When Alberta became a province in 1905, it was up to the Provincial Librarian/Archivist to be the geographic names advisor for the province to Ottawa. The first to hold the position was Katherine Hughes who was appointed in 1907. Those who followed her included Provincial Librarians such as J. Ashton Jaffary, Edith Gostick and Eric Holmgren. In 1972, Eric Holmgren published his book on names in Alberta. The third edition, Over 2000 Place Names of Alberta, co-authored by Eric and Patricia Holmgren in 1976, became the standard reference work on the subject until the publication of the current expanded series. In 1974, the responsibility for the co-ordination of geographical naming was transferred from the jurisdiction of the Provincial Librarian to the Department of Culture. The Geographical Names Program (GNP) now falls within the Research and Publications Program of Historic Sites Service of the Cultural Facilities and Historical Resources Division within the Department of Community Development.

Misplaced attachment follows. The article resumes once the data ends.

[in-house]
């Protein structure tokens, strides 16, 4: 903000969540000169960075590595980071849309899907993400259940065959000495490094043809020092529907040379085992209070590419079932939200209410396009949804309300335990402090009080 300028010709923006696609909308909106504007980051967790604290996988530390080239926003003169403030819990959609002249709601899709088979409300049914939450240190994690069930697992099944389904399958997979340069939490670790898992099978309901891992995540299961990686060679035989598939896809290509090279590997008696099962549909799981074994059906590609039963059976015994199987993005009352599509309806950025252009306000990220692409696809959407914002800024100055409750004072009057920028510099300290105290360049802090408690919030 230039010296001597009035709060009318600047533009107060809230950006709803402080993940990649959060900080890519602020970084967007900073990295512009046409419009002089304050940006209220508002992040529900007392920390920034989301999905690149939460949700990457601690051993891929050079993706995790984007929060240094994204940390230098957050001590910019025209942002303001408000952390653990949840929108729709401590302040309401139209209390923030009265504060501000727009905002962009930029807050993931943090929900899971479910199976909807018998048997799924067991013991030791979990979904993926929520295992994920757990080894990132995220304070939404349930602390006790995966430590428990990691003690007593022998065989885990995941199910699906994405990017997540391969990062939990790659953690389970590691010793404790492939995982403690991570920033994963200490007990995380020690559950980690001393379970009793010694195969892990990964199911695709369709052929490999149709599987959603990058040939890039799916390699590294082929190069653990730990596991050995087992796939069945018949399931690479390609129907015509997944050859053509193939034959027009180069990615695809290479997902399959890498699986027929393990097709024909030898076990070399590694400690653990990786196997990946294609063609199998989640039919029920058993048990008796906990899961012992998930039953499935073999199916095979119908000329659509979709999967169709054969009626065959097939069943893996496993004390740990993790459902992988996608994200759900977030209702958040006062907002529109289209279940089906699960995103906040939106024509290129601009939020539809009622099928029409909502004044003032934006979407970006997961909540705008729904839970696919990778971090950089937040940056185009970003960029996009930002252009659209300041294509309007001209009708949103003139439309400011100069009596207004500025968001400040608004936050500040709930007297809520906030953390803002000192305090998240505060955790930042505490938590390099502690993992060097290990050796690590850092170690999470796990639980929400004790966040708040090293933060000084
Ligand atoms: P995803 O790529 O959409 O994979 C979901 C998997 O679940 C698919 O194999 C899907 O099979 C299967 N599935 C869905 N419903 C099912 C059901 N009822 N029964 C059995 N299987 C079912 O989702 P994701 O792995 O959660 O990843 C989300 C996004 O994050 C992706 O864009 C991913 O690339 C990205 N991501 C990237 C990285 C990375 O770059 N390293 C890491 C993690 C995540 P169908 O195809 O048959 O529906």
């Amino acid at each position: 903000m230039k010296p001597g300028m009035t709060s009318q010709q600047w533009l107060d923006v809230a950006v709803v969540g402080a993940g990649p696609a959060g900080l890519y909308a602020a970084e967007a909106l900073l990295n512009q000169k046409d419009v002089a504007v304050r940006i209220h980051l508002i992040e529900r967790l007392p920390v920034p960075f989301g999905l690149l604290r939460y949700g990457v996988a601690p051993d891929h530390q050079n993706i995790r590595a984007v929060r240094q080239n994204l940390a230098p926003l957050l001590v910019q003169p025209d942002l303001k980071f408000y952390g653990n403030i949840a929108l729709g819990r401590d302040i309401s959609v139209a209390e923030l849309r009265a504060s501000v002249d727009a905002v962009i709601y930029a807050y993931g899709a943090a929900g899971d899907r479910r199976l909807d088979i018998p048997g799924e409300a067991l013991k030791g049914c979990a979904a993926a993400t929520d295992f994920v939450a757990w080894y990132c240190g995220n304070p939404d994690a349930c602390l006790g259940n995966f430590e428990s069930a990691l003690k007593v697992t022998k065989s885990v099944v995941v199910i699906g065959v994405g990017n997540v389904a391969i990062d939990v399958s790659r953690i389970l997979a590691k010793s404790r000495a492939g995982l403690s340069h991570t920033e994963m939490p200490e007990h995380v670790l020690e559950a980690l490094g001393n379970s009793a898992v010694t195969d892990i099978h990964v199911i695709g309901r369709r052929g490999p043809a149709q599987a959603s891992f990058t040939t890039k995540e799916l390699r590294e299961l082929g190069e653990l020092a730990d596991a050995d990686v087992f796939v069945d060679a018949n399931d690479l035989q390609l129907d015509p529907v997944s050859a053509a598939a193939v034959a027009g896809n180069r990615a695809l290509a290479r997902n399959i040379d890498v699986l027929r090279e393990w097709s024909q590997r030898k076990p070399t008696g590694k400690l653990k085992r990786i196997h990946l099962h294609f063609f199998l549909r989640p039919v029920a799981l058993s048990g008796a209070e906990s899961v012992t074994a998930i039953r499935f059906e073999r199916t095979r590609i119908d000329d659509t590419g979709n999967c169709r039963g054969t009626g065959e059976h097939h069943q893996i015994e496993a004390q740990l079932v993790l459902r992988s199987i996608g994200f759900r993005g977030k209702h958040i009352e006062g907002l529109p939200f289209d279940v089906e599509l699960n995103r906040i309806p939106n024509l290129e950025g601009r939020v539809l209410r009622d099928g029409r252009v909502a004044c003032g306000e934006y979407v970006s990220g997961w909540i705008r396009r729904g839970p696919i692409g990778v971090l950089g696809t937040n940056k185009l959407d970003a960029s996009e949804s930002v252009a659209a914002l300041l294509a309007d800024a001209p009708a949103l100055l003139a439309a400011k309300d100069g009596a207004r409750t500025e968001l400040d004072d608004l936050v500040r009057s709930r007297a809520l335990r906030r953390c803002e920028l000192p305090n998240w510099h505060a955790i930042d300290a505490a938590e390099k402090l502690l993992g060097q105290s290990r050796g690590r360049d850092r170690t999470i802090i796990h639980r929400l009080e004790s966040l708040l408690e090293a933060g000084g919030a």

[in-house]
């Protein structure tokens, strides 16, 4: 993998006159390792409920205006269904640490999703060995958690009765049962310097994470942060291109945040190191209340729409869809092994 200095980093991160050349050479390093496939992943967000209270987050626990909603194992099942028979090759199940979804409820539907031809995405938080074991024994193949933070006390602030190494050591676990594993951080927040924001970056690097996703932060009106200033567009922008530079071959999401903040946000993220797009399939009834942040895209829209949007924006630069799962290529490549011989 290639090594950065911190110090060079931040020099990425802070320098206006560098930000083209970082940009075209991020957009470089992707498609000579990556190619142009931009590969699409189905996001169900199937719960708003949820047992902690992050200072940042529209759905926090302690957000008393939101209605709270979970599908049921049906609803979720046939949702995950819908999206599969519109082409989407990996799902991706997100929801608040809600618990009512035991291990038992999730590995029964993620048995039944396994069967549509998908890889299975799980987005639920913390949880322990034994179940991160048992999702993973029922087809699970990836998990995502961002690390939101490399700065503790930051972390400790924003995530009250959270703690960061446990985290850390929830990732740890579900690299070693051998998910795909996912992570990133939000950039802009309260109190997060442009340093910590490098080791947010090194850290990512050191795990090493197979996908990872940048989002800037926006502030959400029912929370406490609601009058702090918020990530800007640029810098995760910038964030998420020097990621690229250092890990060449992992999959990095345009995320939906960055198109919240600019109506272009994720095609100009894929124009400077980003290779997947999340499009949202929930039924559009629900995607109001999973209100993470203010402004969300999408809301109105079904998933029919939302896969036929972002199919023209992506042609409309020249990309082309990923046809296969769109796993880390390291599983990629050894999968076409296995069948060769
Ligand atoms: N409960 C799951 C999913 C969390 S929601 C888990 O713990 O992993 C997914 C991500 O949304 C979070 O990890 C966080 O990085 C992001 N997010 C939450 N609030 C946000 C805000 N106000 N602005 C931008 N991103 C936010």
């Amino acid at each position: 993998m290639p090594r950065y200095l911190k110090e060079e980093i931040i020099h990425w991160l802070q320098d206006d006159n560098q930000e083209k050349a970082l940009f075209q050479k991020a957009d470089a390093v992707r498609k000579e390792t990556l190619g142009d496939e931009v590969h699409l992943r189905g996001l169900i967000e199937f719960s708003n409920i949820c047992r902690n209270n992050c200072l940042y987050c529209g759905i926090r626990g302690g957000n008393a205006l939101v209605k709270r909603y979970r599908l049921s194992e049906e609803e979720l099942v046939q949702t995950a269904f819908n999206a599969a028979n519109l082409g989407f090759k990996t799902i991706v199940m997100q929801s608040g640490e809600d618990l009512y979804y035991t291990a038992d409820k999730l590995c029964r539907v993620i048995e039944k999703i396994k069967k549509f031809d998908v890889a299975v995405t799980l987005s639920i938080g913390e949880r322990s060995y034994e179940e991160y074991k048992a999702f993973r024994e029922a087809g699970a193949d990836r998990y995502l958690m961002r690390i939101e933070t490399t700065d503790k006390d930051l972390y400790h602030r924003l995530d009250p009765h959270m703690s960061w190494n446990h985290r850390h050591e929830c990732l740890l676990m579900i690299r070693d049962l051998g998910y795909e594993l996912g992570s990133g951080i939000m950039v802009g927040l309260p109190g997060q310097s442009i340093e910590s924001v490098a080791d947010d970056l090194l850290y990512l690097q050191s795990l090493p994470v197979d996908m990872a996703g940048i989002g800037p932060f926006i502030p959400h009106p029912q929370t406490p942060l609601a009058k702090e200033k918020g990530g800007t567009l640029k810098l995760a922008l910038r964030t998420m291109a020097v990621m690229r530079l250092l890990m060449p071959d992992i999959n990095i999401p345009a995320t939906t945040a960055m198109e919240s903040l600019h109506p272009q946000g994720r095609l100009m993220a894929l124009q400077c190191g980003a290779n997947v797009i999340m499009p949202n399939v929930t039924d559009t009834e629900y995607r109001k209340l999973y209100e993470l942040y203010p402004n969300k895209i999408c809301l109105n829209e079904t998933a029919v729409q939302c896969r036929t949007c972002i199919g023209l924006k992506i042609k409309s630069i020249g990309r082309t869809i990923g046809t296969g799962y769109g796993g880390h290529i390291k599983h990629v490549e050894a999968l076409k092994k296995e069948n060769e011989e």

The responsibilities of the GNP are multifaceted. It maintains and continuously updates the Geographical Names Inventory, which is the data base of nearly 10 000 official names in the Province of Alberta. Included in the Inventory are the geographical and name origin information, along with primary and secondary sources used in gathering evidence on the place names and their origins. The Program works with Alberta Surveys and Mapping, along with other provincial and federal government departments that have interest in naming and mapping. It advises the Director of Historic Sites Service who is the Alberta member on the CPCGN. The GNP provides reference services for anyone wanting toponymic information. It also co-ordinates proceedings between those who want to name features and the body that makes the decisions regarding approval, the Alberta Historical Resources Foundation Board.